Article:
Sims, the Floyd Dewey Gottwald Senior Professor in the Graduate School of Business at the College, has written and lectured on business ethics, leadership and change management for the past two decades. He used to think major ethical breakdowns would occur once or twice every 10 years. Now, he is down to two.
Recently he published his 28th book, Executive Ethics: Ethical Dilemmas and Challenges for the C-Suite. Co-edited with a former graduate student, Scott A. Quatro, the book seeks to bring together experienced executives, scholars and managers to reflect upon senior-level decision making regarding lapses in ethical conduct as well as to propose means by which responsible corporate cultures can be constructed.
Among the contributors are Bill Geary and Herrington Bryce. Geary, an associate professor of business administration and assistant dean for undergraduate studies at the Mason School, brings an accountant’s perspective to the effort, one that is able to say “the emperor has no clothes,” according to Sims. Bryce, the Life of Virginia Professor of Business at the Mason School, adds insight into the ways ethical dilemmas facing corporate leaders impact leaders in non-profit enterprises.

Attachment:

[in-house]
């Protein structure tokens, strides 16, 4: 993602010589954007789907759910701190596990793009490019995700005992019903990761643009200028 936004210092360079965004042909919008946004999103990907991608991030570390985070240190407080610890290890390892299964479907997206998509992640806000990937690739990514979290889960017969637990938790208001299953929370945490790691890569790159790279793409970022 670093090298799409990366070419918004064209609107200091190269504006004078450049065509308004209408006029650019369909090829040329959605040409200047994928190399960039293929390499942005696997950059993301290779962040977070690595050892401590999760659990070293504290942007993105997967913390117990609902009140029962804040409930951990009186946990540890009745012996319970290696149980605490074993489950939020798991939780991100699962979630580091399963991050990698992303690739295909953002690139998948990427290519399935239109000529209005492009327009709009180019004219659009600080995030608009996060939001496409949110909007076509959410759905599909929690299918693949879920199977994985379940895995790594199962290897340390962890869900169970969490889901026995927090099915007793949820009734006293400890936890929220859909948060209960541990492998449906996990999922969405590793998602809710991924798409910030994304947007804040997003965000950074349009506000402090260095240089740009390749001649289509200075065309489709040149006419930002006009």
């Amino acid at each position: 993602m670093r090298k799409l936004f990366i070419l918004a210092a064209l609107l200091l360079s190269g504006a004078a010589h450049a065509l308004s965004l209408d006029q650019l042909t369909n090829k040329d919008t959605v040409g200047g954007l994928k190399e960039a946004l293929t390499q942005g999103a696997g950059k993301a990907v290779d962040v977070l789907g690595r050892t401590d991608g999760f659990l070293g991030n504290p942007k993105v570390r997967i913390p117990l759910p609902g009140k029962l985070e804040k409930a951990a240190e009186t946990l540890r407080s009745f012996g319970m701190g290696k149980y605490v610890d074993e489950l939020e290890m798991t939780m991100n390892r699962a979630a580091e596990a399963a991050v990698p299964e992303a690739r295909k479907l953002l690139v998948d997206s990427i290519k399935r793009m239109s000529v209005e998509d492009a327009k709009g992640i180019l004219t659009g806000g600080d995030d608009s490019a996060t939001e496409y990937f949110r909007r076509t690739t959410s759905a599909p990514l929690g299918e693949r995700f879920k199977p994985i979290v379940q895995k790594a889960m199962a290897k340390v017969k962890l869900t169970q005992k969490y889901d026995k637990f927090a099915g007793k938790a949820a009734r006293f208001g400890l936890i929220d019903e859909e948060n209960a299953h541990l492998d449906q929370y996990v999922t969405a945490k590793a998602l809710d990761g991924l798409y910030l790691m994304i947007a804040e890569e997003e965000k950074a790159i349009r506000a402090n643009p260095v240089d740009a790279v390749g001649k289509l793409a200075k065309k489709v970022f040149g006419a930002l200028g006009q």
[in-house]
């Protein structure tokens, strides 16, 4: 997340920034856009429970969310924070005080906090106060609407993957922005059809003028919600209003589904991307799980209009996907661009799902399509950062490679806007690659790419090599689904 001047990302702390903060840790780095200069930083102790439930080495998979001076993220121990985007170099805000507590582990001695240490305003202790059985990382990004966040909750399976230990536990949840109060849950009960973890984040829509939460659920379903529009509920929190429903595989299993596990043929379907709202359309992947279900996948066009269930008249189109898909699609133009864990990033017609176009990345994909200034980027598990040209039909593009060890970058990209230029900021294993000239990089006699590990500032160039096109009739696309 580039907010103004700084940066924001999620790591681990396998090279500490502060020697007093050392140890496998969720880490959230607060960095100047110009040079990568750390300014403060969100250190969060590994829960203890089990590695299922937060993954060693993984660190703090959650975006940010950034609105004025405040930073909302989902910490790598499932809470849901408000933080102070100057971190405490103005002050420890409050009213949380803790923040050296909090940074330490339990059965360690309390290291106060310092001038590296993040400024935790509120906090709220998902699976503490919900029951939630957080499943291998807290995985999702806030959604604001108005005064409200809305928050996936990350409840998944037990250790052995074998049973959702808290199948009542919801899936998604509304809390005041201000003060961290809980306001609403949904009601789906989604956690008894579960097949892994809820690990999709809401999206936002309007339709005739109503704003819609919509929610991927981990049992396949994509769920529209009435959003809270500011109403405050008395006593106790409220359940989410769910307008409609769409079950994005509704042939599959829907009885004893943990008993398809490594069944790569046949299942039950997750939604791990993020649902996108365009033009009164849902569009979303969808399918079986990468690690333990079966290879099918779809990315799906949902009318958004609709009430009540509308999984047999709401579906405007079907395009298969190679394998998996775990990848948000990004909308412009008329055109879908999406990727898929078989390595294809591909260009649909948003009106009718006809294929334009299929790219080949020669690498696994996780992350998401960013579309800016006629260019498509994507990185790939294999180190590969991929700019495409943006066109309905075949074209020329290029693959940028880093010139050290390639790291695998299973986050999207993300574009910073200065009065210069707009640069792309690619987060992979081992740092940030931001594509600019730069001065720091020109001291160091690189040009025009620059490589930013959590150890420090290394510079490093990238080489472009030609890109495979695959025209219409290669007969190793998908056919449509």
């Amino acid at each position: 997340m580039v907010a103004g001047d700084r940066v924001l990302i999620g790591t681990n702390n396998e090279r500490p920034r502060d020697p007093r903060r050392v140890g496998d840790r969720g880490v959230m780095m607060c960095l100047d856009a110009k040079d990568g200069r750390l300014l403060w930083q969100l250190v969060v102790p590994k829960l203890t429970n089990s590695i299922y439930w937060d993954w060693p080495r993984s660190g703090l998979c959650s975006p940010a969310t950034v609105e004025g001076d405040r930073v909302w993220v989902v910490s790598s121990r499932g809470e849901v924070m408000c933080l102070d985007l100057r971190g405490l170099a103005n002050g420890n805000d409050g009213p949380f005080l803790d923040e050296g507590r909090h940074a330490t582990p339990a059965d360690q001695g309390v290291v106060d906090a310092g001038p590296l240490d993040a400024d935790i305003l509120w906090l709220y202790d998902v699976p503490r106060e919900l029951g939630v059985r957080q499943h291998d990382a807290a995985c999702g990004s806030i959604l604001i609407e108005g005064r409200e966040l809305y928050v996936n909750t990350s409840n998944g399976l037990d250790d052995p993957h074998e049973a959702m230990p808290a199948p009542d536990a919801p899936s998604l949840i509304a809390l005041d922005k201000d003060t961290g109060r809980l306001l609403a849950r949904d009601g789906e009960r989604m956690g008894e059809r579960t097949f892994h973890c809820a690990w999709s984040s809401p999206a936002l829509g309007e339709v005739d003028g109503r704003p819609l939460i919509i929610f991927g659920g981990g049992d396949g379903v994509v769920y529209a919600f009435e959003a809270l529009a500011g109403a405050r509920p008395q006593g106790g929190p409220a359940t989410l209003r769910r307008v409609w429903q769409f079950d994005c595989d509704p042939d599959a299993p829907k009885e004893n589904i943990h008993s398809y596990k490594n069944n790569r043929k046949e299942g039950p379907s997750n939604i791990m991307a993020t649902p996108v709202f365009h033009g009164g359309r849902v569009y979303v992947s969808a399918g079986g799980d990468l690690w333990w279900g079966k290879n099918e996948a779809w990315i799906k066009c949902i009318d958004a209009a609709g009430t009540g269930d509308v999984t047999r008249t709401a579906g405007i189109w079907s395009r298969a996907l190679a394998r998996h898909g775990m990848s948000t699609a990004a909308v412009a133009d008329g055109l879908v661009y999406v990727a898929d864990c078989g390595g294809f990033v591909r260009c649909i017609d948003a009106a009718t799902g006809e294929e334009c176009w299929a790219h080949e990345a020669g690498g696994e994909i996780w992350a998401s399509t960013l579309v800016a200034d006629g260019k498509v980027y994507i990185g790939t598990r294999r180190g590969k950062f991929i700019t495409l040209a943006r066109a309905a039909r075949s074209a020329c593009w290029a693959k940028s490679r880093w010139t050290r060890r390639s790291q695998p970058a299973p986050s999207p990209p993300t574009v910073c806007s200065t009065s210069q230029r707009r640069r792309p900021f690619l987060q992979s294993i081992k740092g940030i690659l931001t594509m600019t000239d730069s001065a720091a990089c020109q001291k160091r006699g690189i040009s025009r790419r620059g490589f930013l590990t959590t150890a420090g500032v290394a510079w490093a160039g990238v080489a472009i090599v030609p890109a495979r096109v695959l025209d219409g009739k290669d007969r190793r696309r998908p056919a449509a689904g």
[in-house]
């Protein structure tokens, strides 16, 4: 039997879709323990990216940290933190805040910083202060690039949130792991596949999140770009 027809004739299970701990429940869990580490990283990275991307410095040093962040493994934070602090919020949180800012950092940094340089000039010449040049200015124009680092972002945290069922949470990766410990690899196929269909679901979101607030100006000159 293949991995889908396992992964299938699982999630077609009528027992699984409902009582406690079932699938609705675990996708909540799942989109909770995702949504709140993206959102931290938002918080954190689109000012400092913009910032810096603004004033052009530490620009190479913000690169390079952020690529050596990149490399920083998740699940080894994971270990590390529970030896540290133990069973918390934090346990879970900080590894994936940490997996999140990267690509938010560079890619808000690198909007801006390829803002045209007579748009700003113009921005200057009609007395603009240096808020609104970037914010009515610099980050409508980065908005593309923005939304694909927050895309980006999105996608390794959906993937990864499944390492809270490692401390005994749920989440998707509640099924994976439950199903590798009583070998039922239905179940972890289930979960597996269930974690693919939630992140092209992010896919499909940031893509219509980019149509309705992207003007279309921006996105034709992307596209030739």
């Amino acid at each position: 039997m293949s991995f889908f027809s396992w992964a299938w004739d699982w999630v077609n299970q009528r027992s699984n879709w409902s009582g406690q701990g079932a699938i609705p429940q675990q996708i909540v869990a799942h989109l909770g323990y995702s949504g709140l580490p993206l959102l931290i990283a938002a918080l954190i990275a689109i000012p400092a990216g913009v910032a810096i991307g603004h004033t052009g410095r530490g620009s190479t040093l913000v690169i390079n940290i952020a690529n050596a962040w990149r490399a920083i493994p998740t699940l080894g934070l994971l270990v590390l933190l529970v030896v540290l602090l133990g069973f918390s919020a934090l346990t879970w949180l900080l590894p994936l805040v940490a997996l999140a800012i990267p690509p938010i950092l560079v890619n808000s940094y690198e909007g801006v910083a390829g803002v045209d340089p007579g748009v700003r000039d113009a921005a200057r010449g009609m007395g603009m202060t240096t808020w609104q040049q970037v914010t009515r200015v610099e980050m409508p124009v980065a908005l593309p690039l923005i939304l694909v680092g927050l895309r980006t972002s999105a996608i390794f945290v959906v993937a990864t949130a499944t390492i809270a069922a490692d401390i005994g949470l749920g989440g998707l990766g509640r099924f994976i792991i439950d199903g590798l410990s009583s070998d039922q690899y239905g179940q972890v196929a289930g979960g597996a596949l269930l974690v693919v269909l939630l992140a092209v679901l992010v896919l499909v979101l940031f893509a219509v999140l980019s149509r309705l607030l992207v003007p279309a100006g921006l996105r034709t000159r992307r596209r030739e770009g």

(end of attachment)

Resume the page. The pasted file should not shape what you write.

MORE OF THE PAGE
Sims’ chapter, "A C-Suite Challenge," argues that “ethical lapses or scandalous organizational behavior … constitute a type of social drama [that] revolves around a breach of group or societal norms or rules in some important public manner.” He details the implications of such breaches, the reasons behind them, and he presents constructive strategies for building ethical environments, beginning at the top of an organization. “C-suite executives need to be transformational if they are committed to building ethical work environments,” he writes. “This means they must … have a fundamental understanding of the highly complex factors that support and make possible collective ethical effort in an organization.”
During a recent interview conducted at the Swem Media Center, Sims spoke about his current book, about his role as crusader for businesses “doing the right thing” and about his own “conspiracy theory”—yes, the public often pays for the money-making-at-all-costs mindset that steers much corporate policy, he suggests.
Sims also alluded to his own ace-in-the-hole, as it were: William and Mary undergraduate business students who are riding a current wave of responsible global thinking.